If you, like most adults, are a desk-dweller throughout the week, it is unfortunate that
you are limited to such a place of work. However, what is not unfortunate is that you do not
need to sit stagnant for the entirety of any given day. Fidget in your chair constantly. Squirm
around. Change how your body is positioned. It will do a lot more for you than you’d think.
After all, it is a form of Physical Activity.
Physical activity is loosely defined but it can be as simple as any movement produced by
skeletal muscles, which results in energy expenditure. It is not just the intense workout, long
job, or yoga session that counts towards Physical Activity, and thus energy expenditure. In fact,
hardly any of the energy we humans expend in a given day is from intentional, purposeful
exercise. The majority of the Physical Activity we participate in on a daily basis is non-exercise.
Things like walking to and from the bus stop, taking the stairs, standing, talking, and the list
To put it all into simple terms, every movement we produce which is drive by muscular
contraction, results in energy expenditure. This is not a new discovery by any means, but it is
something that can help us break up Physical Activity into two categories: Exercise Activity
Thermogenesis (EAT), and Non-Exercise Activity Thermogenesis (NEAT). It may sound confusing,
but we actually expend far more energy per day through NEAT than we do through EAT. If you
are working out or training, chances are you are not spending more than two hours in a day
with it. However, with NEAT, any movements or activities of basic daily living you do for the
entire rest of the day apart from training, is expending energy. So it is easy to see the ratio of
time spent in each Physical Activity category each day, and how important the implications of
NEAT may actually be in regulating energy balance in humans.
Regardless of how crazy it sounds, there is a huge field of research with a focus on
understanding just how much one’s total daily energy expenditure is impacted by non-exercise
movements performed throughout the day – like fidgeting and squirming at your
desk/workstation. To avoid delving too far into the science behind how participating in NEAT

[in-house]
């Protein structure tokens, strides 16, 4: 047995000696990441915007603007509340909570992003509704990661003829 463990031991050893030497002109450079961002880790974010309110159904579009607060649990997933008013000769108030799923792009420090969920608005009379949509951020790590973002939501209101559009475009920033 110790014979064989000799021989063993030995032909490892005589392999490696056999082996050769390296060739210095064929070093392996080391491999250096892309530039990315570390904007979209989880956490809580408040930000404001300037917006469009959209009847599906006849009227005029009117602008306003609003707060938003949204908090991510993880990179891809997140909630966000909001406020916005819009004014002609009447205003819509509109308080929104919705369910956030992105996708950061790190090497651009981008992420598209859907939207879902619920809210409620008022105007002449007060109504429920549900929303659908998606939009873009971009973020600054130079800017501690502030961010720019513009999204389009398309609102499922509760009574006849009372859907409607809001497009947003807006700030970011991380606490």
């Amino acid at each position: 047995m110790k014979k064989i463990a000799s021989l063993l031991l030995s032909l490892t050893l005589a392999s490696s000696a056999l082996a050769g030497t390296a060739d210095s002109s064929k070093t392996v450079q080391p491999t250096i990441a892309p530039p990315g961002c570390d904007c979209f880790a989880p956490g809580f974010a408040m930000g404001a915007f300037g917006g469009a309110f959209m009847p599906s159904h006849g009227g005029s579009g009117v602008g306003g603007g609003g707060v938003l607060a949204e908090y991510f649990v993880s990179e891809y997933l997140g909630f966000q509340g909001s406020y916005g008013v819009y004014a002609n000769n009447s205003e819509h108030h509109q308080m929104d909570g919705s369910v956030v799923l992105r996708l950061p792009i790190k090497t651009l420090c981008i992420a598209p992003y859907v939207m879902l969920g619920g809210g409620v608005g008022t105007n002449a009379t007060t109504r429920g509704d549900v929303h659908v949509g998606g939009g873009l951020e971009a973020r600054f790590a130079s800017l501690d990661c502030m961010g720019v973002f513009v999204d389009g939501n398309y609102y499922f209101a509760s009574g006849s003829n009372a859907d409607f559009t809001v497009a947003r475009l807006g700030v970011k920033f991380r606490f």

can directly impact one’s total daily energy expenditure, and chronic energy balance, just think
about the organ of the human body which initiates and controls movement, Skeletal muscle of
course. As I said earlier, anything movement you make during any activity results in energy
expenditure because of muscular contraction. Why does muscular contraction, even just while
fidgeting at a desk, count towards this expenditure? Your muscles do not work for free. There is
a cost to perform repeated contractions throughout the day, and the currency is in the form of
what is called ATP. Think of ATP as the money needed to buy movement, through muscular
contractions. There are several other molecules and proteins within skeletal muscle which can
regulate how efficient or inefficient your energy expenditure is, by using ATP (by spending
money). One of these proteins of particular importance, is called SERCA. SERCA uses ATP in
order to move Calcium into a closed space of the cell called the Sarcoplasmic Reticulum, during
muscle relaxation. That’s right, it doesn’t just cost money (ATP) to contract, but also to relax.
So, the more you contract AND relax your muscle throughout the day, the more ATP you are
spending, and therefore the more energy you are expending.
To bring this all back to EAT vs NEAT, regardless of the modality or intensity of Physical Activity,
you are still expending energy with any kind of Physical Activity. And because NEAT is
participated in for a much larger portion of the day, researching and understanding how
proteins such as SERCA can regulate energy expenditure is a hot topic, with important
implications in the maintenance of energy balance (energy intake vs energy expenditure).
Fidget, squirm, switch positions, stand up, sit back down. Your body is undergoing energy
expending (ATP spending) processes more than you might think while at the office work